I was one of the lucky ones when I graduated college. I had “real-world” experience in the form of 5 summer internships and a 4-year part-time job as an editor on the student newspaper.
You’re probably thinking “Wow. What an overachiever.” But really, I wasn’t. I was just another college kid looking for any (ANY!) way to get ahead of everyone else. At the encouragement of colleagues and professors, I put more effort into getting articles published, gaining experience, than I did in acing my exams. I wanted to be a writer and would do whatever it took to make that dream come true, even if it meant failing and then re-taking a class or two…or three.
In a study released earlier this year, AfterCollege reported that “14 percent of this year’s college seniors have steady, career-type jobs lined up for their lives after graduation. Thus, 86 percent of America’s college grads — about five out of every six — have zilch in the way of career prospects for their post-campus lives.”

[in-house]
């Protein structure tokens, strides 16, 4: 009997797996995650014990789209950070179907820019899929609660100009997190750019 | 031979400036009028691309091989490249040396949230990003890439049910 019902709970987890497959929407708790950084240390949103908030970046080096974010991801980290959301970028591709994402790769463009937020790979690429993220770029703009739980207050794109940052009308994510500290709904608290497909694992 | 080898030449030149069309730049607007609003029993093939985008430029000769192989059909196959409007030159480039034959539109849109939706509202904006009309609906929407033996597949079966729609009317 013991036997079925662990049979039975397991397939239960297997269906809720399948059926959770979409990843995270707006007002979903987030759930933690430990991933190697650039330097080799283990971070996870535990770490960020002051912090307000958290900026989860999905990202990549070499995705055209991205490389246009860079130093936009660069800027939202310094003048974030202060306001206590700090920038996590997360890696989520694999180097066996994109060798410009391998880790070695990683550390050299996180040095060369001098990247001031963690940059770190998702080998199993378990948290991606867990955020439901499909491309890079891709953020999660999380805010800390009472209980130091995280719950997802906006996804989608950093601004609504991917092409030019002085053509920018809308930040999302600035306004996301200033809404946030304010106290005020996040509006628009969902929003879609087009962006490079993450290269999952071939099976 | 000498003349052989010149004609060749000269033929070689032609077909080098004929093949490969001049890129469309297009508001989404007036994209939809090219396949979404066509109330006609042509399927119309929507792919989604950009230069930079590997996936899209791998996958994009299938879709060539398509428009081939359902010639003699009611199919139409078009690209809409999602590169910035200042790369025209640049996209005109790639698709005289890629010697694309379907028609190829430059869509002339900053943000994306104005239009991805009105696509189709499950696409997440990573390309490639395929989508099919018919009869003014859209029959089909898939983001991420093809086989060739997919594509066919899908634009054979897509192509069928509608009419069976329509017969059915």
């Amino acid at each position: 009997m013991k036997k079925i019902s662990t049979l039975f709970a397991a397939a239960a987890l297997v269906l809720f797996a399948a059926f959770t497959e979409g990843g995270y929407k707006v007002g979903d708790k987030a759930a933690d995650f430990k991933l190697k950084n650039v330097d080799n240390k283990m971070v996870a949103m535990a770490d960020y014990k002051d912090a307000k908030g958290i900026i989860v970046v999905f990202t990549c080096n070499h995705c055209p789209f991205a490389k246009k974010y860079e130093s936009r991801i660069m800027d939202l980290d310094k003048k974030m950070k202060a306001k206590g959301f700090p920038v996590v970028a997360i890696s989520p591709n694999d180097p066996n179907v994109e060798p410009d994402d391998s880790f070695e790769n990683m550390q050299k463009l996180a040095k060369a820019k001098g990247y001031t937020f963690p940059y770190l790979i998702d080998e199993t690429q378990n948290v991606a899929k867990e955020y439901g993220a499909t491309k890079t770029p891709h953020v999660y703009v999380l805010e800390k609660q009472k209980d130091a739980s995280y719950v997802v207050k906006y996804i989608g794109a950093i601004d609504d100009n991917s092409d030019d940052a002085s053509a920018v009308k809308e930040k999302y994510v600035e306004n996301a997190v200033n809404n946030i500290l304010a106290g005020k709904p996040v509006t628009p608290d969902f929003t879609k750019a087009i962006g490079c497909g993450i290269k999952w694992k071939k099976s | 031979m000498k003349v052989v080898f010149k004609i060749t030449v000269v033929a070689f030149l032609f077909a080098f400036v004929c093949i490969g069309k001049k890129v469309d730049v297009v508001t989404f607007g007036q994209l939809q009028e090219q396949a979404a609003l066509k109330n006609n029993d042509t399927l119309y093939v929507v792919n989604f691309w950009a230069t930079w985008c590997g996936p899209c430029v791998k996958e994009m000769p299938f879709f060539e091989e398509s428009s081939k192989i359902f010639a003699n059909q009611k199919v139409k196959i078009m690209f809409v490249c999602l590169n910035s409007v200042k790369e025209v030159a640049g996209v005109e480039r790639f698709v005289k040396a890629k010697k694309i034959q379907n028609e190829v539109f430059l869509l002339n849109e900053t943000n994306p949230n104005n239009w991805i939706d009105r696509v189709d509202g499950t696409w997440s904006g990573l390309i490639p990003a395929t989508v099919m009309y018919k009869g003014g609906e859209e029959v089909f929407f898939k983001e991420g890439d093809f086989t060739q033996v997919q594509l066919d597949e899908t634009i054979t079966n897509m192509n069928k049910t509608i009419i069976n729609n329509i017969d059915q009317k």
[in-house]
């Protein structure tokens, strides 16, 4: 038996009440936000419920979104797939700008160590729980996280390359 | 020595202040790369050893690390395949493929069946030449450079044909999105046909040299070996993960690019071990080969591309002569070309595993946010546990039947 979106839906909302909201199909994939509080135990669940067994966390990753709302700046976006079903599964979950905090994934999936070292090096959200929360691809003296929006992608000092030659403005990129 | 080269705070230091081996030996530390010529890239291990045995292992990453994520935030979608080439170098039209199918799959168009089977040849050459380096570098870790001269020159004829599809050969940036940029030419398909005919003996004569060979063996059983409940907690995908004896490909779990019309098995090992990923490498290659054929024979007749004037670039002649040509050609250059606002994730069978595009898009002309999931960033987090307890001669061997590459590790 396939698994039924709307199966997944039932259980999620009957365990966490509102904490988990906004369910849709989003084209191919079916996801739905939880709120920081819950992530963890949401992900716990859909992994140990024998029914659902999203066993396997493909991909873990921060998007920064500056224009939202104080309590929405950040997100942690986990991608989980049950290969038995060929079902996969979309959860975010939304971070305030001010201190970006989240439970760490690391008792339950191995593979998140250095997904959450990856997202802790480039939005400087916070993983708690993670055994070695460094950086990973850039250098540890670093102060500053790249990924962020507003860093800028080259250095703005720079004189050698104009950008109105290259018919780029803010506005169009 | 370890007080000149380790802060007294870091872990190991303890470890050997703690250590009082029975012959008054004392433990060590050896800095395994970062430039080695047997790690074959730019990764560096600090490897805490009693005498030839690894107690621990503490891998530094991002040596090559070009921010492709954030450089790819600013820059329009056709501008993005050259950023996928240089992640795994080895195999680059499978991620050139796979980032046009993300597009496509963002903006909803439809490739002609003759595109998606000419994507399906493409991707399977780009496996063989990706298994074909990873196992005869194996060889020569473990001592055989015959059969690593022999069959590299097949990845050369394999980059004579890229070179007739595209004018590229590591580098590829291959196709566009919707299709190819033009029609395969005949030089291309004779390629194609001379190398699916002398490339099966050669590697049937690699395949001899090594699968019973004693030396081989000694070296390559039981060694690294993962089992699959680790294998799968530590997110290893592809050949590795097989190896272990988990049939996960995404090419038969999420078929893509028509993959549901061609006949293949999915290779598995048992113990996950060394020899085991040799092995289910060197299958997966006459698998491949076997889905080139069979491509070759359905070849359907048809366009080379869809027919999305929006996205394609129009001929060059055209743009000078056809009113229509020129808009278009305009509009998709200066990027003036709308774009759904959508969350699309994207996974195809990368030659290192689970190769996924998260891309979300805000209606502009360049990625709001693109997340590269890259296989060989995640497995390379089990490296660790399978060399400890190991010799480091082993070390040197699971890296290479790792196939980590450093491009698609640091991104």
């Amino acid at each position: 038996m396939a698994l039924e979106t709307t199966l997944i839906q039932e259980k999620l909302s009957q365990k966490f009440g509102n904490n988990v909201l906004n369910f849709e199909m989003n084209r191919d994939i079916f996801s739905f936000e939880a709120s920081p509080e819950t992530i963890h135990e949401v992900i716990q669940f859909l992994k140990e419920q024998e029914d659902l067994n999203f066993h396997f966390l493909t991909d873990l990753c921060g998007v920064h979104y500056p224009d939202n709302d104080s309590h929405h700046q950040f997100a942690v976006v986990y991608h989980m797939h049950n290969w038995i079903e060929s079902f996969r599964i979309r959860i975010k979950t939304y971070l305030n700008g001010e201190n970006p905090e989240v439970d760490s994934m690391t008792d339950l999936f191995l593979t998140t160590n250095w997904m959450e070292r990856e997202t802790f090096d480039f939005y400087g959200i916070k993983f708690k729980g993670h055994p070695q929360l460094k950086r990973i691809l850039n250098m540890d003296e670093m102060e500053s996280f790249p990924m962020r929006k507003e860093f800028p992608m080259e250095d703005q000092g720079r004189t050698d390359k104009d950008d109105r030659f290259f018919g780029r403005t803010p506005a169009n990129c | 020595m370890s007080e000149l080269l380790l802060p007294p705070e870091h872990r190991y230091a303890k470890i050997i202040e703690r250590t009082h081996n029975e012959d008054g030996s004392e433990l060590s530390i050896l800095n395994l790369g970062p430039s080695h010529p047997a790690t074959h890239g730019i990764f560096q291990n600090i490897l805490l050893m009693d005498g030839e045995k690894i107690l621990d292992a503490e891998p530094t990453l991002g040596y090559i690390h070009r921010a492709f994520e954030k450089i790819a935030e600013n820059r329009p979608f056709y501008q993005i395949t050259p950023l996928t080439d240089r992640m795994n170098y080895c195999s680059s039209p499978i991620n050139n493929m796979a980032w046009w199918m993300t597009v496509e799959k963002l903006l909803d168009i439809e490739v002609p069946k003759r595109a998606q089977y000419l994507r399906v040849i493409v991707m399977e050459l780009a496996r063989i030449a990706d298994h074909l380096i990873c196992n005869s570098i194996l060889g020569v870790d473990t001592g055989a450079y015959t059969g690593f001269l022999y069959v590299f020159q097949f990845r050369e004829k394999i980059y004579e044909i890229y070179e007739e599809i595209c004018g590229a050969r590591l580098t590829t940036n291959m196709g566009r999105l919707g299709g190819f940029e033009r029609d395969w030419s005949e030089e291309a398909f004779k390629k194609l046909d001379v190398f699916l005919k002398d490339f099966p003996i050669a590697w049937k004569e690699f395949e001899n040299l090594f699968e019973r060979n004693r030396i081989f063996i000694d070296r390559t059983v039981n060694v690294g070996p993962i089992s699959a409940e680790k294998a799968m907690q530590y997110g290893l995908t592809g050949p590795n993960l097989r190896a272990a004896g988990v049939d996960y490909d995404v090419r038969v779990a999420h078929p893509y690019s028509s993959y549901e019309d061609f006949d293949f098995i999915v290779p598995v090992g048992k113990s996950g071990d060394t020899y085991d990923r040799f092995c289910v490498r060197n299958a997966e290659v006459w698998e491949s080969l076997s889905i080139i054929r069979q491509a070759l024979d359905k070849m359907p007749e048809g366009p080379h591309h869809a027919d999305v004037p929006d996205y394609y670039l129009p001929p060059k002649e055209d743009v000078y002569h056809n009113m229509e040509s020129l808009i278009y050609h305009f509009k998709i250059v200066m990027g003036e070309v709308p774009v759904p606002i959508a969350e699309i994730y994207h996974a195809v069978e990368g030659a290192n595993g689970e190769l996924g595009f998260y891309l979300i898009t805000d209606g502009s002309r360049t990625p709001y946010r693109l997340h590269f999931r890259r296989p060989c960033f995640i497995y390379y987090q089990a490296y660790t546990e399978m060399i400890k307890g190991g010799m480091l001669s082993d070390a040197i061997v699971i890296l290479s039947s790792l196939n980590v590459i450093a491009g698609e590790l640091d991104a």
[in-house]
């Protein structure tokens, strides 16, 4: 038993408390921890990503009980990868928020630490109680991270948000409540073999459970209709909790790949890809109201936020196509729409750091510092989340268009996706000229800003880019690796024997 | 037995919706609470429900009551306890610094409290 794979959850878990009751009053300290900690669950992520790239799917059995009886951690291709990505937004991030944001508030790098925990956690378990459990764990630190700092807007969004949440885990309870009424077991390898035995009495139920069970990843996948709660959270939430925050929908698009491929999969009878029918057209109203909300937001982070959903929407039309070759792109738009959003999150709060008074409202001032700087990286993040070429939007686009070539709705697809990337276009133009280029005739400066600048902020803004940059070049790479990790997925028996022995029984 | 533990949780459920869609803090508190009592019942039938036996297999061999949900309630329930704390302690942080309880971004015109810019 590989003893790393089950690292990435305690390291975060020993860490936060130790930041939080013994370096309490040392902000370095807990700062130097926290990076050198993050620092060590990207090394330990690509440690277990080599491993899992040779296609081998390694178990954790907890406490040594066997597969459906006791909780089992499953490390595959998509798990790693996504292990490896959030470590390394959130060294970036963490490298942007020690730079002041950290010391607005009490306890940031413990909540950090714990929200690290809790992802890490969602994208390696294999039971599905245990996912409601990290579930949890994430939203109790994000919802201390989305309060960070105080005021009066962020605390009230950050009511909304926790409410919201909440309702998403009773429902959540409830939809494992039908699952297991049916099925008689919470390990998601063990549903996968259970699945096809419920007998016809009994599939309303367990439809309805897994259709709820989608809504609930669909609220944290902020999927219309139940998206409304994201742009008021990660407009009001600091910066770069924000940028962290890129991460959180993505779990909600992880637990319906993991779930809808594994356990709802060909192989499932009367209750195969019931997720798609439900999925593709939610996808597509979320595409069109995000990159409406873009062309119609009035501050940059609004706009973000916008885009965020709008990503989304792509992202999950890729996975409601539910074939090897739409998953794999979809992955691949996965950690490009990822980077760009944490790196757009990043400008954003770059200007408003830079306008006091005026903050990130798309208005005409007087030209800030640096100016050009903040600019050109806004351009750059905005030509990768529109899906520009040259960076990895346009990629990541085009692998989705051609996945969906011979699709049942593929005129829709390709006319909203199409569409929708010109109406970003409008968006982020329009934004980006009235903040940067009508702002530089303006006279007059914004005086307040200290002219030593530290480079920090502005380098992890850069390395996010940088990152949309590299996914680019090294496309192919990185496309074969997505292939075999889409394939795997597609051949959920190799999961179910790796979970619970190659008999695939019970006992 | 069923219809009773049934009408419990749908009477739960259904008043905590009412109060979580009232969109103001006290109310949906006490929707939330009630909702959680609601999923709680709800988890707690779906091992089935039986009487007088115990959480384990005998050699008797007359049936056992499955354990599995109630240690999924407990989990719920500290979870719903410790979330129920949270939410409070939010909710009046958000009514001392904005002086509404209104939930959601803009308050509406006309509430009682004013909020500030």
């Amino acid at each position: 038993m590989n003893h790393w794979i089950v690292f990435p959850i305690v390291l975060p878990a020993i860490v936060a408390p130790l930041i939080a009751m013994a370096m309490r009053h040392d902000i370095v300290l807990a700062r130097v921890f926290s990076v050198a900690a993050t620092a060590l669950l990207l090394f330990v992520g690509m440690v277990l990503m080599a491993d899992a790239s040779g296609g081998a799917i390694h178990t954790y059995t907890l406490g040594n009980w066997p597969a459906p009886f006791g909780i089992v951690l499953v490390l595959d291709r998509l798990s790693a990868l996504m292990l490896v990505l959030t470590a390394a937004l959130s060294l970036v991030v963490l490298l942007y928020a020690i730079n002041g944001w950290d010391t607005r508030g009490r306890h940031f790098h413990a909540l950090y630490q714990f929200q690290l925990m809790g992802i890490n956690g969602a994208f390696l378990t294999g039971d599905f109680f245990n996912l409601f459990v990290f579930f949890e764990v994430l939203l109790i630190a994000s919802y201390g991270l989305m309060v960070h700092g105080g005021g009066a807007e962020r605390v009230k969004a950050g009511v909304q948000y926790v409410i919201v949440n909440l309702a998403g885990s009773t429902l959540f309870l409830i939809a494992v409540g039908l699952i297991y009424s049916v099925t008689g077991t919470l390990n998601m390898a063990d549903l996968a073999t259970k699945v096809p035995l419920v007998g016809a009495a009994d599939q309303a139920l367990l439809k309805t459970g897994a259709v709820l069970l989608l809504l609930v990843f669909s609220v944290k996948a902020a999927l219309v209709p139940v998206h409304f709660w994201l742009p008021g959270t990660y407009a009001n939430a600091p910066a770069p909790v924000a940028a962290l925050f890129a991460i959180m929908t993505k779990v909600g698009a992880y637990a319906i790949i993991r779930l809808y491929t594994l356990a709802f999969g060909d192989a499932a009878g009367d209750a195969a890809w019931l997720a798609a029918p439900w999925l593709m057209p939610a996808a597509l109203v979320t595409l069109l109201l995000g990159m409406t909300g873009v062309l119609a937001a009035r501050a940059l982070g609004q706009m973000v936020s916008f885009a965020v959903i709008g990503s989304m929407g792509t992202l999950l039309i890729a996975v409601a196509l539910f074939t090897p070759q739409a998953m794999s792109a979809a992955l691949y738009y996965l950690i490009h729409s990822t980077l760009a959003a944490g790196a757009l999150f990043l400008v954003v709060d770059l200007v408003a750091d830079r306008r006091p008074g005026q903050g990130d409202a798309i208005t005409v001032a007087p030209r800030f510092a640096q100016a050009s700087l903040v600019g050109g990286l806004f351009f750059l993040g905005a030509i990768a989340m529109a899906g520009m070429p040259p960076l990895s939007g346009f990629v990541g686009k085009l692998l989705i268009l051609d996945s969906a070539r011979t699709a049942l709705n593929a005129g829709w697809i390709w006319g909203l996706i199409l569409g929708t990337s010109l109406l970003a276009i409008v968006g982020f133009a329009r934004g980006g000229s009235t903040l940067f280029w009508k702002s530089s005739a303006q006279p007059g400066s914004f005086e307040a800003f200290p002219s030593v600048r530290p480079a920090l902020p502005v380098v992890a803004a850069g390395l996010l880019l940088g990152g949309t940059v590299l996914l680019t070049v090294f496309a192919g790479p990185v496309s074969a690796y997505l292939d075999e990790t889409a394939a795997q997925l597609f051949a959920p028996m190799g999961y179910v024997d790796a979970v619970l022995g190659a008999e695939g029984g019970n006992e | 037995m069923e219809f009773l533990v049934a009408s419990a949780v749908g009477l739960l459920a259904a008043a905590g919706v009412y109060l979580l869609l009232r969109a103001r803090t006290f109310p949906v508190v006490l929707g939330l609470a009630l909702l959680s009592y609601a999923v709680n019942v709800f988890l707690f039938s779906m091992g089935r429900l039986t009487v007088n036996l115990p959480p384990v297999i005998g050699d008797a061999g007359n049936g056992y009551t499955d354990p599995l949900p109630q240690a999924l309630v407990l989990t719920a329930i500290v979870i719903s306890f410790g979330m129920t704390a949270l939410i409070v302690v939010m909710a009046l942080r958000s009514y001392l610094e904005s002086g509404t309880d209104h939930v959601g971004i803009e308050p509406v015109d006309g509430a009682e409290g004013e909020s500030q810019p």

That figure is down 6% from 2013.
After finally graduating with a C- average and more than a lifetime’s worth of stress-induced anxiety, I can tell you that in the end my grades and coursework didn’t matter. What people wanted to see was what I had done with my time in college, beyond coursework.
My degree was essentially a way to check the box beside “Must have 4-year degree or equivalent experience.” And let’s not kid ourselves, no matter how insignificant your degree might seem, if you don’t have those 4-years under your belt, you’re not going to get a call back interview.
It took me 3 months to find a job after college. Now, in my day-to-day workflow, I’d say the only “training” I use from my studies are the typing lessons I took in middle school. (Thanks, Mrs. Benson! You rock!)
What the University and High School guidance counselors had marketed as ‘THE GATEWAY’ to financial and personal security, was now nothing more than a piece of paper (that is, if you could afford a copy of your diploma) and a basic way of saying “I can comprehend [insert subject here.]”
My advice – apply for as many internships as possible, attend all most of your classes and earn your degree. In the end, you’ll be better off and your family will be happier.